'Here lies good master duck,
Whom Samuel Johnson trod on;
If it had liv'd, it had been GOOD LUCK,
For then we'd had an ODD ONE.'
There is surely internal evidence that this little composition combines in it, what no child of three years old could produce, without an extension of its faculties by immediate inspiration; yet Mrs. Lucy Porter, Dr. Johnson's stepdaughter, positively maintained to me, in his presence, that there could be no doubt of the truth of this anecdote, for she had heard it from his mother. So difficult is it to obtain an authentick relation of facts, and such authority may there be for errour; for he assured me, that his father made the verses, and wished to pass them for his child's. He added, 'my father was a foolish old man; that is to say, foolish in talking of his children.'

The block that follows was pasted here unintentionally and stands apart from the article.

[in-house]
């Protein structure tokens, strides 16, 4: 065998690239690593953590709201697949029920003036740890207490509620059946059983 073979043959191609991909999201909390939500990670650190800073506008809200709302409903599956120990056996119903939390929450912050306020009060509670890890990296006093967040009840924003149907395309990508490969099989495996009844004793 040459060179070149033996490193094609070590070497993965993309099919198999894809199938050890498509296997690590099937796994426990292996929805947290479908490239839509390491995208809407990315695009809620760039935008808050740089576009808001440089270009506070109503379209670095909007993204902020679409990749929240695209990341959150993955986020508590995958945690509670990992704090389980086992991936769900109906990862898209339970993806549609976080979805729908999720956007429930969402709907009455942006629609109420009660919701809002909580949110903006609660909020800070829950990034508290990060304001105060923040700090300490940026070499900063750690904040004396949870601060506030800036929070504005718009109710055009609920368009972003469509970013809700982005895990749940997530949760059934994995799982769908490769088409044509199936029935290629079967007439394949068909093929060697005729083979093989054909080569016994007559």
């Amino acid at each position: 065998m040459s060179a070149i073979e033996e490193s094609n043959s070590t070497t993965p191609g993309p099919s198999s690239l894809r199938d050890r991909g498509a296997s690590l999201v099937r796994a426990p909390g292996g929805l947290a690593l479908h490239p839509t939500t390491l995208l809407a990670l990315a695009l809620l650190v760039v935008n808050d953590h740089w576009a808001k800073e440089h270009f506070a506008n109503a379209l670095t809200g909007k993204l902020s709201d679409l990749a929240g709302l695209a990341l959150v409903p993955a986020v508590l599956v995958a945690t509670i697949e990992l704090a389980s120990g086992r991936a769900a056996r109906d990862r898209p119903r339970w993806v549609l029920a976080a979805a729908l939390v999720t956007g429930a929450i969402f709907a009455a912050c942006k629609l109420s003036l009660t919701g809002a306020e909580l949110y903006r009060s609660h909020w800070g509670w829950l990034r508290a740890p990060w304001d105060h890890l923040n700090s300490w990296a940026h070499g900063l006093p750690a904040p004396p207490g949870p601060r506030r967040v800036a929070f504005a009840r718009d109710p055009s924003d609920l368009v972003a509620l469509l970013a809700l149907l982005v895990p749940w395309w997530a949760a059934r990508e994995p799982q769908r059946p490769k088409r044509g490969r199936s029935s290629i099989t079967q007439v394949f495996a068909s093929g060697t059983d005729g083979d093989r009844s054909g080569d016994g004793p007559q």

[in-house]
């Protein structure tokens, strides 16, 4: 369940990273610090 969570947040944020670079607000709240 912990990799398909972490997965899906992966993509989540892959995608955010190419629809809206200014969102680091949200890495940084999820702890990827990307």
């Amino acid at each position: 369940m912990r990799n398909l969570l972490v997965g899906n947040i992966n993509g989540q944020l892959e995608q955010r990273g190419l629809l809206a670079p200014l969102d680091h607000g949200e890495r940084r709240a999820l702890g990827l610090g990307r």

Young Johnson had the misfortune to be much afflicted with the scrophula, or king's evil, which disfigured a countenance naturally well formed, and hurt his visual nerves so much, that he did not see at all with one of his eyes, though its appearance was little different from that of the other. There is amongst his prayers, one inscribed 'When, my EYE was restored to its use,' which ascertains a defect that many of his friends knew he had, though I never perceived it. I supposed him to be only near-sighted; and indeed I must observe, that in no other respect could I discern any defect in his vision; on the contrary, the force of his attention and perceptive quickness made him see and distinguish all manner of objects, whether of nature or of art, with a nicety that is rarely to be found. When he and I were travelling in the Highlands of Scotland, and I pointed out to him a mountain which I observed resembled a cone, he corrected my inaccuracy, by shewing me, that it was indeed pointed at the top, but that one side of it was larger than the other. And the ladies with whom he was acquainted agree, that no man was more nicely and minutely critical in the elegance of female dress. When I found that he saw the romantick beauties of Islam, in Derbyshire, much better than I did, I told him that he resembled an able performer upon a bad instrument. It has been said, that he contracted this grievous malady from his nurse. His mother yielding to the superstitious notion, which, it is wonderful to think, prevailed so long in this country, as to the virtue of the regal touch; a notion, which our kings encouraged, and to which a man of such inquiry and such judgement as Carte could give credit; carried him to London, where he was actually touched by Queen Anne. Mrs. Johnson indeed, as Mr. Hector informed me, acted by the advice of the celebrated Sir John Floyer, then a physician in Lichfield. Johnson used to talk of this very frankly; and Mrs. Piozzi has preserved his very picturesque description of the scene, as it remained upon his fancy. Being asked if he could remember Queen Anne, 'He had (he said) a confused, but somehow a sort of solemn recollection of a lady in diamonds, and a long black hood.' This touch, however, was without any effect. I ventured to say to him, in allusion to the political principles in which he was educated, and of which he ever retained some odour, that 'his mother had not carried him far enough; she should have taken him to ROME.'